Cree-speaking raven puppet helps spread COVID-19 awareness
This article was first published by APTN News Canada. It has been republished with permission.
There are many initiatives around the world raising awareness about COVID-19 but this one is taking the mission to new heights.
Kahkakiw [Ka-Ka-Cue], the Cree word for raven, was created by puppeteer Samson Hunter, who is using Kahkakiw to teach Cree in Nisichawayasihk Cree Nation.
University of Manitoba professor Steph McLachlan, who is part of the initiative, thought it would be a good idea to use the raven to teach about the novel coronavirus.
He said the group wanted to get accurate information from health professionals to people through a unique approach.
We thought the messages would be “kind of funny and humorous, that would be kind of grounded in Cree language and Cree culture.”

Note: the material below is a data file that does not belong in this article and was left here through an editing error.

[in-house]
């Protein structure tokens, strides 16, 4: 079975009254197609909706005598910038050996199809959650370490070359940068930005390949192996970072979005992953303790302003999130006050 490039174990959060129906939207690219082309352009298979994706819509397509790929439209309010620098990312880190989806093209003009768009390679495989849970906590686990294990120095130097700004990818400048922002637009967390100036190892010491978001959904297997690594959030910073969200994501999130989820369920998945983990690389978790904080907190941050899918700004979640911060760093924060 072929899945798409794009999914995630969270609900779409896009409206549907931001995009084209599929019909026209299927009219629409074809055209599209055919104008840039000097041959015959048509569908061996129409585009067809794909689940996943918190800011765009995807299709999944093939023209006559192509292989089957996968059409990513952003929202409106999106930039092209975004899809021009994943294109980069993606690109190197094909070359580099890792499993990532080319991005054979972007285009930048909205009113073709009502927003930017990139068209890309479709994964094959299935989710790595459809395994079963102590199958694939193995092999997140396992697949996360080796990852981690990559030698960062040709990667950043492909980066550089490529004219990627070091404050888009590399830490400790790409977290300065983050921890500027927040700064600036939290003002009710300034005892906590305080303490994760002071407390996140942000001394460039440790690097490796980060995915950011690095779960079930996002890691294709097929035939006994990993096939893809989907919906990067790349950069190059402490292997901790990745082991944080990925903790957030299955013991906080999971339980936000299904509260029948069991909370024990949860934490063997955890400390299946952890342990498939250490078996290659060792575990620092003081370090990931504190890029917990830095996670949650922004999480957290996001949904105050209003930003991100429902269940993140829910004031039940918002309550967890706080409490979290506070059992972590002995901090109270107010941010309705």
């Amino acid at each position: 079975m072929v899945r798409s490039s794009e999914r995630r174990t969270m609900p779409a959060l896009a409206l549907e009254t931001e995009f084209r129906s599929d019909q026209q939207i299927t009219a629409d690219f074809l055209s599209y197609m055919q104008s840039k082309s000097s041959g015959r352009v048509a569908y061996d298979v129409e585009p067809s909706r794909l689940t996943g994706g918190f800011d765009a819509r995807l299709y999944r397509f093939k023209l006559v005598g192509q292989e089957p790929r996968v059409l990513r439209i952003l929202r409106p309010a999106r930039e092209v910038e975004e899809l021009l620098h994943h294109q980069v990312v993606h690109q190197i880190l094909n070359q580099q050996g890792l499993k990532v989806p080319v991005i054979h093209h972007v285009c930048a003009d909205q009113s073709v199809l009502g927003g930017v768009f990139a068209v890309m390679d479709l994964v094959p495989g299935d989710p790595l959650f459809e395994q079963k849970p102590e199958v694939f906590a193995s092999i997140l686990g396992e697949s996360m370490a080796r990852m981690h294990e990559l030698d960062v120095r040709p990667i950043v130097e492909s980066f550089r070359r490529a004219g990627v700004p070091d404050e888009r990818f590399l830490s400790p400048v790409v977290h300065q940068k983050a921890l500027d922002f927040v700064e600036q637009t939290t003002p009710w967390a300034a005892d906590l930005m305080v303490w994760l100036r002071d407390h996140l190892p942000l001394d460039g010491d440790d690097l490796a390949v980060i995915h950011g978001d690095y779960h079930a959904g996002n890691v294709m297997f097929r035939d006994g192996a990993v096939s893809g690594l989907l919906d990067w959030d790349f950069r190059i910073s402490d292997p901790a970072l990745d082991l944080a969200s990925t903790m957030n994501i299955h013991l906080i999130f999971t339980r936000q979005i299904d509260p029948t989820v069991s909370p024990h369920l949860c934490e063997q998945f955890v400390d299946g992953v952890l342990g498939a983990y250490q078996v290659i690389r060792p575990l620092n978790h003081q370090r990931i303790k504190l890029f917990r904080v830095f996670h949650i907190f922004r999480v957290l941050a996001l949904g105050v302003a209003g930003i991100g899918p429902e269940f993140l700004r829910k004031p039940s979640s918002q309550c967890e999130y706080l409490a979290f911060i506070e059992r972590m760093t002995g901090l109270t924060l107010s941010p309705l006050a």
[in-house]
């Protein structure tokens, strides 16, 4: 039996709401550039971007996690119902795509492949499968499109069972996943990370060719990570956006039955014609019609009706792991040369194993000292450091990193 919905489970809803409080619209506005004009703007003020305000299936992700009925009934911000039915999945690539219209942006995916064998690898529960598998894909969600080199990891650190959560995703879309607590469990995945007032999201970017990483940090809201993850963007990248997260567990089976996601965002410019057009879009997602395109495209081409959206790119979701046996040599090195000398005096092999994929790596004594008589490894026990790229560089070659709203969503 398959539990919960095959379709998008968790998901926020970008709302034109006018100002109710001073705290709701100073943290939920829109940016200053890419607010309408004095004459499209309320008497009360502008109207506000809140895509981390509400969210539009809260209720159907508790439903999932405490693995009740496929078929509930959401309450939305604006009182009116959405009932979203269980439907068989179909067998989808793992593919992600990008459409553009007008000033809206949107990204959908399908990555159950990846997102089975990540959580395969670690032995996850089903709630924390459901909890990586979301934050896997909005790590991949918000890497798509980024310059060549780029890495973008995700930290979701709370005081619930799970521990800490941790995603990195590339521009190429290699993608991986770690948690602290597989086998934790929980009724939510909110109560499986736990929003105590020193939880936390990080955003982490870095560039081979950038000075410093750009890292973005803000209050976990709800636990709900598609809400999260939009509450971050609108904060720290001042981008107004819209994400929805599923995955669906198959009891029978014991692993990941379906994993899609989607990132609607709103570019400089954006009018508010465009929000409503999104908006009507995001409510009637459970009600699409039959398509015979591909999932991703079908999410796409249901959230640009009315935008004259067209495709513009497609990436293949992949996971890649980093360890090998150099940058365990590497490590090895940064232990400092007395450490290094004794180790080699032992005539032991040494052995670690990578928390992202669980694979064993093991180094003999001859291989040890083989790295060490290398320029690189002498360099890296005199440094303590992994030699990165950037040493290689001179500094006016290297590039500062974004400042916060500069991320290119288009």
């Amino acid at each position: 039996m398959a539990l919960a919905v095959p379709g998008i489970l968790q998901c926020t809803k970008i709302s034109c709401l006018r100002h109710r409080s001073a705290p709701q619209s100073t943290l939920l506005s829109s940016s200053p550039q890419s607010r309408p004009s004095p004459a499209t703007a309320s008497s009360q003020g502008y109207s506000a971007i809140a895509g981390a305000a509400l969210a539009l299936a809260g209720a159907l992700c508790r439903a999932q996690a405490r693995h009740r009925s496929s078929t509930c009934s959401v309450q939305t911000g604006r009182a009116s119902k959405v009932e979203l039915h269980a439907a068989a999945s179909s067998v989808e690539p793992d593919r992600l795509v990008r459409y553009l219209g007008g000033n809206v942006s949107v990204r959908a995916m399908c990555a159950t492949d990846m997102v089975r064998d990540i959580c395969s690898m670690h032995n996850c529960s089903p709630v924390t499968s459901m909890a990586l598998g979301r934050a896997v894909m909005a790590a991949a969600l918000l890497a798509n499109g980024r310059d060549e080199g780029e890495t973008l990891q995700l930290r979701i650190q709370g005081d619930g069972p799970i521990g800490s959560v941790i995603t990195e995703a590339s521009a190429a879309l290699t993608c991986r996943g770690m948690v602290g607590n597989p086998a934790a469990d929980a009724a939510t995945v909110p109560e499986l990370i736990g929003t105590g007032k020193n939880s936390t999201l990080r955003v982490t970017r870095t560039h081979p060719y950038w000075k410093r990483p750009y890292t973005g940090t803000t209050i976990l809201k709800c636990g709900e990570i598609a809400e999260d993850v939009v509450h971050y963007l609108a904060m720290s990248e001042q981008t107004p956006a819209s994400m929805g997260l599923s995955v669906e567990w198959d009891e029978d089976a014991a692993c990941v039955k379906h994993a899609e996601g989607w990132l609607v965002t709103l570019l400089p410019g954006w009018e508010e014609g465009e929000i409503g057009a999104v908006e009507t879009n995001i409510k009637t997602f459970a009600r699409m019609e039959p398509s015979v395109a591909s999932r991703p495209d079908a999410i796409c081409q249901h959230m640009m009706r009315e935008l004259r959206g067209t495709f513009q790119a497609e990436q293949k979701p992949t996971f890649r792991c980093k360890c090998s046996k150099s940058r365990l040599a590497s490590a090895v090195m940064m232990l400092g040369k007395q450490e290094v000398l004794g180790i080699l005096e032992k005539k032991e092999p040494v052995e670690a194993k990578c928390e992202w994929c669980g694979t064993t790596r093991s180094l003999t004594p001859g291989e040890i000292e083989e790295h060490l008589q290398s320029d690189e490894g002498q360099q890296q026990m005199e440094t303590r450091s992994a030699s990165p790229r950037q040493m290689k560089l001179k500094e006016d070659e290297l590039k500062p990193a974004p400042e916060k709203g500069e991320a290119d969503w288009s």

Ramona Neckoway, a professor at Manitoba’s University College of the North, said getting information to Indigenous people in their own language is an important part of the project.
“We do want to get some of the key information … in an Indigenous language … so we can help get messaging around prevention across or into the community.”
One of the people working behind the scenes is Elder Phyllis Hart, also of Nisichawayasihk Cree Nation.
She believes being able to do these videos at such an important time is another opportunity to show how important language is to Indigenous people.
“It’s sort of like a code that we use to communicate with others about our traditions, our culture, everything about the Cree people,” she said.
“It’s also a spiritual language and I like to capture those things before they’re all gone or you know they don’t have any Cree speakers.”
The group of individuals working on this project have a Facebook group and website under the name COVID-19 Indigenous, where the videos are uploaded weekly.
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